It is common that many Yoga teacher pushes you in to your posture in order to make you stretch beyond your normal capabilities. They do it with the intention to make you do all advance asanas soon. Question has always been raised about this method. Is it a healthy way to do Yoga? Does it cause any harm? etc etc. In this blog I am going to talk about this in detail from my studies and experience.
Let us first understand the nature of human body. Pain is a natural feedback mechanism to protect your body from injuries. It is the warning indicator to tell you that you about to cross your limits. It is nature’s way of telling “Boss, you are doing too much, be careful!!”. Limitation can be from any part of your body: muscles, joints, ligaments etc, you first feel the pain. As I explained in my earlier blog: Misunderstanding the pain, pain in any part of the body doesn’t mean that only that part of the body has limitations. You are just getting indication from the weakest link.
When you push beyond your limits too fast, your muscles goes for spasm (sudden, involuntary contraction of muscles) in order to prevent you from stretching/overloading further. Although most of the spasm relaxes in a few days, it can even be permanent. Your muscle remembers these spasms and next time it will occur soon unless you have trained rightly after the first occurrence. All these are natural defense mechanisms to protect our body. Finally, postural muscles (prevents you from collapsing in the field of gravity) act like spring in the field of gravity and with gentle force you can keep them in completely stretched position. Let us move ahead with these concepts in mind.
Many Yoga students and teachers ignore the pain and try hard to work through the pain resulting in injuries. They say “Go beyond pain to achieve and improve in your abilities” , “Pain is merely physical, a material thing. Go beyond material world by ignoring the pain”, “I am not pushing, I am just trying to correct you”. They all tend to push you hard to get results quickly. All these statements are true but conditions apply!!.
Let us do an experiment. Sit in stretched leg position and bend forward till you feel stretch pain. When you hold that position for some time you will notice that pain will disappear and you can go a little forward to feel pain again. This initial pain is the body’s way to warn you “Boss, hold on, you are doing something new today. Let me get used to it”. This concept can be explained from medical world but it is beyond the scope of this blog. Point at which you feel this initial pain varies on daily basis. When teacher says “Go beyond pain”, this is the kind of pain there are talking about. The initial pain which you experience when you body is not ready. You can go deeper in to the posture slowly by holding the posture for long time till you reach your maximum at which point you should stop. In this approach you are being the master and trying to acknowledge the natural responses of your body. Take it slowly and steadily by having patience to hold for longer duration. I have seen many students who are so disturbed to hold the posture longer to experience all this!
Yoga teachers are not linked to your feedback mechanism and they have no clue about what you are feeling. Without the knowledge of your feedback mechanism they push you and their by increasing the chances of injuries. Many teachers even ignore your scream thinking that either you are acting or you are lazy to do more!! This may be true but it can be serious to ignore your scream. In this approach you are making your teacher the master of your body without being aware of the natural feedback responses of your body. So, being pushed by your teacher is always a strict ‘NO’. They may say “You did more last week, so why not today. Let me push you”. Keep in mind that it is not just your physical body but even your emotional pattern decides what you can do on a particular day. As I said, your body is not the same every day. Respect it.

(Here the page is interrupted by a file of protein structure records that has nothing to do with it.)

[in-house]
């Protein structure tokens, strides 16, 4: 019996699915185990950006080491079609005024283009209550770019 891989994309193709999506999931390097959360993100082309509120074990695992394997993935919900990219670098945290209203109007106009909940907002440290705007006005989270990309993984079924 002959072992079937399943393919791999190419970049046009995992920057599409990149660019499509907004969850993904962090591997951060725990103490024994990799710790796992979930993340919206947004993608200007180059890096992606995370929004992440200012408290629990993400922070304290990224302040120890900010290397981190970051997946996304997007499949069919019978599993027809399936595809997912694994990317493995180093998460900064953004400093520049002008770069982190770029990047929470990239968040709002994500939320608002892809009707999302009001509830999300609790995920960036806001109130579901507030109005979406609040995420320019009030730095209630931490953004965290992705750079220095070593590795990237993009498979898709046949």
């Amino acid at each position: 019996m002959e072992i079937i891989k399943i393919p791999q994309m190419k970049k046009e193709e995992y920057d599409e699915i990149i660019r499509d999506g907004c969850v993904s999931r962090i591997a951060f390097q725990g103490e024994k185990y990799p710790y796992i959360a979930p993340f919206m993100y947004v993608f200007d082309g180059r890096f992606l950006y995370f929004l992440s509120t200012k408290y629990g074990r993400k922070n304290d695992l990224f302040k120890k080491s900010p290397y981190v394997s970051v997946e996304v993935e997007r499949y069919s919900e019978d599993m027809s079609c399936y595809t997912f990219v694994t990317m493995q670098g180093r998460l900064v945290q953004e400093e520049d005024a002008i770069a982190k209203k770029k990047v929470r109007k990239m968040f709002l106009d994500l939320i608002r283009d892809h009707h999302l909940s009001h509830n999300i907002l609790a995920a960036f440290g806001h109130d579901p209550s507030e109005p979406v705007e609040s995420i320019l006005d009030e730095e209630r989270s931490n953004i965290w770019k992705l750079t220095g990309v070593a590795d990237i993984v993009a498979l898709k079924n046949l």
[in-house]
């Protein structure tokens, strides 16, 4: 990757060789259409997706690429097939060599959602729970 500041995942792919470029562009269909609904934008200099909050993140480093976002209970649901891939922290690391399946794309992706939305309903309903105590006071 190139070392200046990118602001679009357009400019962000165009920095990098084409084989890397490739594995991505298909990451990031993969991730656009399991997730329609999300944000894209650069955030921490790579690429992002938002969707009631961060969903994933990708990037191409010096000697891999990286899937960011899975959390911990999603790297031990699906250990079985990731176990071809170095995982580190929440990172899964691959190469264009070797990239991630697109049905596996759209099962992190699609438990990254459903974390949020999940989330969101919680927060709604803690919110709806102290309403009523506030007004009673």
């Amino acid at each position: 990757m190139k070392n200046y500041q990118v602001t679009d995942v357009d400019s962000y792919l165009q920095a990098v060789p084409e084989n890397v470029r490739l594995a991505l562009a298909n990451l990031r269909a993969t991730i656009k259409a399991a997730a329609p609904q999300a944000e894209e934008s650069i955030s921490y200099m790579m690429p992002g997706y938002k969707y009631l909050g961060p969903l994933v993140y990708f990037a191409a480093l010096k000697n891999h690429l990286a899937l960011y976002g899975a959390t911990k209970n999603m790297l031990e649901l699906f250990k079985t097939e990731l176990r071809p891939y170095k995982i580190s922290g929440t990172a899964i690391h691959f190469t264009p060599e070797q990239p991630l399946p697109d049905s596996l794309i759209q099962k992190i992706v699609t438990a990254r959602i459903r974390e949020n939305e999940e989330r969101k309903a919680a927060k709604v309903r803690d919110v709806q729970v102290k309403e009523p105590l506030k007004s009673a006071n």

How about teacher correcting your posture? Corrections are done to make you feel the right stretch or to release unnecessary tensions in certain parts. You feel good after the correction. After correction if pain increases, then step back and move forward in the right direction slowly by acknowledging the pain. Having said this there are some teachers who are aware of all this and try to work only with the spring action of your postural muscles. This is perfectly fine but there is a better way to do this. Yoga props used in Iyengar Yoga will enable you to be the master and work to get right maximum stretch.
One of the Yama (self-restraints) of Ashtanga Yoga is “Ahimsa”(Non-Violence). Ahimsa doesn’t just mean doing good to society and others. Follow in even in your practice by not doing violence by yourself or by someone on you. Apart from this many times it is your ego to show off because of which you push yourself or allow someone to push you. Ego is not Yoga. Understand that by getting pushed you are being detrimental to your own progress. Yoga is not a competition but a lifelong process. Go beyond you stretch pain slowly and steadily by staying in the posture for longer duration.
Do I practice this? Honestly, I used to push my students at the beginning but then I experienced the pain by being pushed. This triggered me to do self-study. Slowly I refined my method of teaching to give precise instructions to feel the right and optimum stretch without using much force. I still try to bring the lost awareness by gently tapping at the places where there is no awareness. I do this to deal with passive mind of the students :). This is still work in progress!! English author Edward Bulwer-Lytton in 1839 coined the metonymic adage “The Pen is mightier than the sword” and now I say “Words are mightier than the force in Yoga training!!”